Arundhati Roy

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Arundhati Roy is a writer, novelist and political activist from India. She has a Syrian Malabar Nasrani (Nazarean) Christian heritage. She won the Booker Prize in 1997 for her first novel, The God of Small Things.

She is known for her leftist politics, having written strident criticisms of American and Israeli foreign policy. She has recently expressed enthusiastic support for Islamic terrorist Mohammad Afzal, who was part of a brutal terrorist attack on the Parliament of India, and who presently stands ready to be hanged for his actions. Roy has evoked numerous Indophobic canards in her support for terrorists (India is among the most heavily targeted countries by Islamic terrorist groups), as evidenced by her diatribes in the English newspaper The Guardian [1] Her polemics have earned her significant criticisms from conservative groups in India[2] and in the United States.[3]

Her politics are known to lean towards an extremist left viewpoint i.e. extremely anti-American, anti-Israel, anti-India,[4] anti-Hindu and borderline anti-Christian. Her screeds against conservative political movements in the United States and India and her numerous eulogies to Islamic terrorists betray her far-left biases.[3]

Roy bolsters the propaganda disseminated by numerous Islamist groups and makes paranoid conspiracist allegations against India in Afzal's favor. Her polemics against the United States and India stand widely criticized despite her immense popularity among extreme leftist, liberal and radical Islamist circles.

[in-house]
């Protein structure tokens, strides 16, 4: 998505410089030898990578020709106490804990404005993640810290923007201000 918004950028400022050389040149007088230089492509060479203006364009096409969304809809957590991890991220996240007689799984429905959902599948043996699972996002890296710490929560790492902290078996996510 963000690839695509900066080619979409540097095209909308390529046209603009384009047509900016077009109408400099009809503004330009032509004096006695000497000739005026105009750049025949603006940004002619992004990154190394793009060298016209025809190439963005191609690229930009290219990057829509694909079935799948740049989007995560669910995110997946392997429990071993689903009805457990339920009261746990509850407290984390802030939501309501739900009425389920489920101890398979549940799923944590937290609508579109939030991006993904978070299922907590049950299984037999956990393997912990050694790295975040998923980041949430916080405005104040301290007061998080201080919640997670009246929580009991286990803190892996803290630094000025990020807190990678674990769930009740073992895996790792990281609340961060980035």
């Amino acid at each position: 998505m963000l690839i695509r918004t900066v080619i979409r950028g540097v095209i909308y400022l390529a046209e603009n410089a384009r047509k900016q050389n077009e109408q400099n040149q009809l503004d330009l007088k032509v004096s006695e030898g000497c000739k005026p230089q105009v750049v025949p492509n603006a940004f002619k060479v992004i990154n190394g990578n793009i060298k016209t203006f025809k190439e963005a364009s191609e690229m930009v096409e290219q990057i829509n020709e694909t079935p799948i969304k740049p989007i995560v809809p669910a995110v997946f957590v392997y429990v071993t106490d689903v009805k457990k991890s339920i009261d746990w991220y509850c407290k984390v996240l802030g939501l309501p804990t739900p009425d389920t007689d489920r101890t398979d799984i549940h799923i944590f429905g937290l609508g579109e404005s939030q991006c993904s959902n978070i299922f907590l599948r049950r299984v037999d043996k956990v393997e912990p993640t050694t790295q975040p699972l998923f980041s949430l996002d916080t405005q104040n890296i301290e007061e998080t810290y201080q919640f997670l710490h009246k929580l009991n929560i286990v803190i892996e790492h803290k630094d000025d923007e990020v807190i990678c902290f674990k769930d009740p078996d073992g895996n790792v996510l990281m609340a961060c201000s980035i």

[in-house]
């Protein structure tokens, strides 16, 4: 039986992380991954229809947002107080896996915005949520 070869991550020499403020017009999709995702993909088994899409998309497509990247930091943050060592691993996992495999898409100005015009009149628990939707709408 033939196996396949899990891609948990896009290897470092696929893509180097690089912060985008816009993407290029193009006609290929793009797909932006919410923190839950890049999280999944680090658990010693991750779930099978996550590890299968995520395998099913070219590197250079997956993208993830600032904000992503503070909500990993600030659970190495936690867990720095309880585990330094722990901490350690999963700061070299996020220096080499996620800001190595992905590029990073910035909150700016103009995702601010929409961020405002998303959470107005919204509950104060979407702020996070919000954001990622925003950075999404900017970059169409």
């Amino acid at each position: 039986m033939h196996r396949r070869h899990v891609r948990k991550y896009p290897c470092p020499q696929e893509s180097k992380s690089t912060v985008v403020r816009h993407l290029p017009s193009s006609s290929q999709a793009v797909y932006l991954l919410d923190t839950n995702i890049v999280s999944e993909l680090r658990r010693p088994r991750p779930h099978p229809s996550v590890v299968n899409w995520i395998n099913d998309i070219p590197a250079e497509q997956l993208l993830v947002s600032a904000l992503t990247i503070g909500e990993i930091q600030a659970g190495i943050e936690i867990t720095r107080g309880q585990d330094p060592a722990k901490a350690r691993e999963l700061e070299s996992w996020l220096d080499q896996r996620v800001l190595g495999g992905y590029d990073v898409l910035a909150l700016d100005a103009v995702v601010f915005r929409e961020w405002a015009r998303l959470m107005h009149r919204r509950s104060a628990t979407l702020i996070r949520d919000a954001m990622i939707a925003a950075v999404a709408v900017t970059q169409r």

Support for terrorism

According to Capt. Mark Doggett of the Australian army out of 7,800 prisoners being held in 2004 approximately 120 foreign jihadists were being held who entered to attack Iraqi civilians and coalition allies.

"We have people in custody who have been involved in killing Americans and others from the coalition forces. I really cannot think of a worse crime than that: murder." Doggett added, "The most common things people are being detained for include attacking coalition forces or the Iraqi people, likewise for financing attacks on forces or the Iraqi people," or being "involved in the planning of attacks." Likewise "the manufacture of improvised explosive devices. That could mean everything from procuring the necessary materials for explosive devices, through to actually manufacturing the devices, to planting them." [5]

Roy told a meeting of the American Sociological Association in Berkeley in a 2004 broadcast on Democracy Now,

Each prisoner tortured in Abu Ghraib was our comrade.[6]

She has also said that the Islamic terrorists led by Mohammad Atta who perpetrated the September 11, 2001 attacks on the World Trade Center in New York are "heroes".


  1. India's shame, Arundhati Roy, The Guardian, December 15, 2006.
  2. [1]
  3. [2]
  4. Statement of Stanley Kurtz, Testimony before the Subcommittee on Select Education, Committee on Education and the Workforce, U.S. House of Representatives, June 19, 2003.
  5. Abu Ghraib inmates aren't 'helpless' - they're lethal, Deroy Murdock, The Daily Oakland Press, May 24, 2004.
  6. Transcript of Arundhati Roy Speaking to American Sociological Association, from Democracy Now